Decyfer Down - 'Crash'

|PIC1|At times Decyfer Down must have felt that their life was like that of a modern day Job. The band had to deal with two robberies involving their equipment, along with a bad accident involving the band's tour van going off the road during an icy snowstorm. The band's van, with their equipment trailer in tow, hit a parked car, slid across three lanes on the highway, and ended up smashed again the guardrail.

The accident shook up the band, even making them wonder if this was really what they were suppose to be doing. Thanks to the Internet and a large outpouring of love and well wishes though, in response to a posting that the band had placed on their site about the accident, they decided that it really was what they've been called to do.

Decyfer Down's new album 'Crash' ties in with all that the band has had to overcome. With them learning that it's not the bad things that happen in your life that shapes you, it's how you respond to them, the need to take control over bad situations, instead of letting them control you.

Decyfer Down first hit the Christian rock music scene with the release of their debut album, 'End of Grey.' With that release the band quickly established themselves as a hard driving Christian rock band. So expectations for 'Crash,' their sophomore release, were very high.

'Crash' has had a hard time though even seeing the light of day, with several official release date changes. All of those delays even resulted in a 3-song EP version of the album being released. Finally on May 5th the full-length version got released to the general public.

You'll notice several changes from the band's first release to this one. The most notable is the absence of band front man Caleb Oliver, who left the band due to personal reasons and has been replaced by TJ Harris. Also while the band still offers up a lot of driving guitar and drum filled music on this new release, they also show a new more mellow side on several of the tracks. Don't get me wrong this release isn't going to put you to sleep; even the more melodic tracks still have some kick found in them.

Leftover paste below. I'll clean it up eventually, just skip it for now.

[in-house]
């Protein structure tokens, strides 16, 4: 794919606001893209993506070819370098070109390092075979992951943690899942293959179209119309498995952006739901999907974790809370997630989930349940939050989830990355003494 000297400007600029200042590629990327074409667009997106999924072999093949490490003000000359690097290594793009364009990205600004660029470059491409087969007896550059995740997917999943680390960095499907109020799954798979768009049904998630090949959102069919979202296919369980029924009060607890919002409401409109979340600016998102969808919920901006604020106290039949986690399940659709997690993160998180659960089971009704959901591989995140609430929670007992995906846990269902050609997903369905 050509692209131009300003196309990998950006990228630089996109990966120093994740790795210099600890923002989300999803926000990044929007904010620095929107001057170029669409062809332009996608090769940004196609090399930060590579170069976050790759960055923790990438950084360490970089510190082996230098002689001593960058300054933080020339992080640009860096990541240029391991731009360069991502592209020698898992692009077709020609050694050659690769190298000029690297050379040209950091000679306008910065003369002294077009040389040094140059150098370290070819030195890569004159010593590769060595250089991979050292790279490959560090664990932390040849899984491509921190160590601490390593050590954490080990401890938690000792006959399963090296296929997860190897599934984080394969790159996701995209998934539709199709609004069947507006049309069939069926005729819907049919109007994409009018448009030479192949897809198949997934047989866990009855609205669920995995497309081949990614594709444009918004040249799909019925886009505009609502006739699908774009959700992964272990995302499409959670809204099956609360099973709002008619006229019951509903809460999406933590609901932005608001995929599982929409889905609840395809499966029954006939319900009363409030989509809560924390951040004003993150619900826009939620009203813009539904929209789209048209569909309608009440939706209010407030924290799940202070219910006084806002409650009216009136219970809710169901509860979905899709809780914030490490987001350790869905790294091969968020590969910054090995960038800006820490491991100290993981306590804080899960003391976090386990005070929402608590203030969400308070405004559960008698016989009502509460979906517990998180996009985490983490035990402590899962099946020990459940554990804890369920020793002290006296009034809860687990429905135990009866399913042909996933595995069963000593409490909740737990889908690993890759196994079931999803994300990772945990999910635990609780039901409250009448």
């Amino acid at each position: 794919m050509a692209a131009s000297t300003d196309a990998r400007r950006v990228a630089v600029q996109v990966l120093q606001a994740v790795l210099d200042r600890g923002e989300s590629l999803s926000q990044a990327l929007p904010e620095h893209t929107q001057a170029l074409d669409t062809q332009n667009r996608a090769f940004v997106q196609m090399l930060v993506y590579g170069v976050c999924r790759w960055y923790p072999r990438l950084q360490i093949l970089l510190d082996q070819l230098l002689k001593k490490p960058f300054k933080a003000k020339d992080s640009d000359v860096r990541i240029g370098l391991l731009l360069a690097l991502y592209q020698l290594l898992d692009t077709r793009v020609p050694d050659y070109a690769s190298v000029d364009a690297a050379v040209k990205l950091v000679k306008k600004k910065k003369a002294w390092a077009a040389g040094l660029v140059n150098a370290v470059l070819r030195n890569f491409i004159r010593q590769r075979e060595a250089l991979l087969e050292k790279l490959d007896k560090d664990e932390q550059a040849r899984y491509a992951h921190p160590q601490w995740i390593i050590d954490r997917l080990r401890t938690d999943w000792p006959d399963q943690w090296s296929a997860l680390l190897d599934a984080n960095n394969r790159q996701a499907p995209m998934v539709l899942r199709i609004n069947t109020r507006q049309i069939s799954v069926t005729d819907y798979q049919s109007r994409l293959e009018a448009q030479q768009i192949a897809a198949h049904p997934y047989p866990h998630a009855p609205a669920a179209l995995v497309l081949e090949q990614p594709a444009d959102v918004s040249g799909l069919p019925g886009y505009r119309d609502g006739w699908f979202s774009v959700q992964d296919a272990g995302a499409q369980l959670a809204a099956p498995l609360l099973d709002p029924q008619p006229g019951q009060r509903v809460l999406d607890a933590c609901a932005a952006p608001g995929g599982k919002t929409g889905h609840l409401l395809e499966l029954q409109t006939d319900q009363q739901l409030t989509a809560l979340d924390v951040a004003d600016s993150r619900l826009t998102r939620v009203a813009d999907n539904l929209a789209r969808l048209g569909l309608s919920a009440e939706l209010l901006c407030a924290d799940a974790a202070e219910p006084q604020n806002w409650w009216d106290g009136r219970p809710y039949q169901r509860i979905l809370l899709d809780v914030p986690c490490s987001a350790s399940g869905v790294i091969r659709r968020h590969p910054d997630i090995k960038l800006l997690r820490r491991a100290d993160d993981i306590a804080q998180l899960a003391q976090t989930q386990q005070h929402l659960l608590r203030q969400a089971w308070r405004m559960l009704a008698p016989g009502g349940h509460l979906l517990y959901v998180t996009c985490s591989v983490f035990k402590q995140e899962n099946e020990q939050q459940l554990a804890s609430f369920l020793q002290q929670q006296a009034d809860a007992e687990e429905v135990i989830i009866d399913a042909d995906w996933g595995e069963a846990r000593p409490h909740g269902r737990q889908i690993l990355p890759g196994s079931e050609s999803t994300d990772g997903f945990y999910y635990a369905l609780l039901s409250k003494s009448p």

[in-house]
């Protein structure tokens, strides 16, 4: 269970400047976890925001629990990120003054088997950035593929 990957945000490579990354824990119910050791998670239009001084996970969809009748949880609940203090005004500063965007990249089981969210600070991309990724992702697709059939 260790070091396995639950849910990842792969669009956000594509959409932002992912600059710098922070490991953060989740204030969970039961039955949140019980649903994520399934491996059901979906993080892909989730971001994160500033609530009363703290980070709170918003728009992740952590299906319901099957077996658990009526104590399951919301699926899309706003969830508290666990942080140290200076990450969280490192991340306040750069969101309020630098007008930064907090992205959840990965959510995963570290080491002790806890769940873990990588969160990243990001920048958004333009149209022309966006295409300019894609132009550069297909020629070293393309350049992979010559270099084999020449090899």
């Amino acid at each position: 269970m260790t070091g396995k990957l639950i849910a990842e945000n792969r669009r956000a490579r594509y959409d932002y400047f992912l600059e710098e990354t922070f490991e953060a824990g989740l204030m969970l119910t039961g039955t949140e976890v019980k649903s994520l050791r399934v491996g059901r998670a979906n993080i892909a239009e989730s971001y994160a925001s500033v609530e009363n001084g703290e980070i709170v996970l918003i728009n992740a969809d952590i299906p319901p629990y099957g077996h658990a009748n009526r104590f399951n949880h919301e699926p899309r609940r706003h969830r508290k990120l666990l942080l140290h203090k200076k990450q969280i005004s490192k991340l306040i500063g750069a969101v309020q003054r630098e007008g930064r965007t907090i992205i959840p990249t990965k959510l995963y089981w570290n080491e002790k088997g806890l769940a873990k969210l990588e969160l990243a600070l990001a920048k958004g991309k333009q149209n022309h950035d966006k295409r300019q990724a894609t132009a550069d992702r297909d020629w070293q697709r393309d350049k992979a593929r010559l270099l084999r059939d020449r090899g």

The band's decision to change from a full frontal guitar assault style of rock music to a more mature sound has seemed to polarize the band's followers. Early word from the band's fans is that they're either really loving the changes or totally hate them, with no middle ground found.

Personally I still found enough hard driving rock music, complete with explosive guitars riffs and pounding drumbeats, to keep me happy. Tracks, like, "Crash," "Desperate," and "Over My Head," rock it out. My favorite track is, "Crash," the band really rocks it out big time on this song.

From the more melodic tracks I liked the passion filled ballad, "Moving On." I also liked the final track, "Forever With You," that opens with some heavy guitar and drum parts and then settles in to a mixture of both melodic and rocking styles.

The guy's credits bands like P.O.D., Switchfoot, and Flyleaf for helping to inspire them. I could really hear the P.O.D. (especially from P.O.D.'s early releases) influence in the guitar parts on several of the tracks found on 'Crash.'

The band also called on well-known producer Paul Ebersold (3 Doors Down, Saliva, Sister Hazel) to handle production duties on the album.

When asked about working with Ebersold band drummer Josh Oliver said, "The results are some of the hard rock stuff and some of the more ballady stuff, but it's all stepped up into a new level of artistry for us. Paul really stretched us and helped take our musicianship and songwriting to the next level."

While the band's move to a less all-out rock style might cause the loss a few of the band's fans, I think that the new ones drawn to it will help to keep the band in a good position to grow and continue making music for a long time.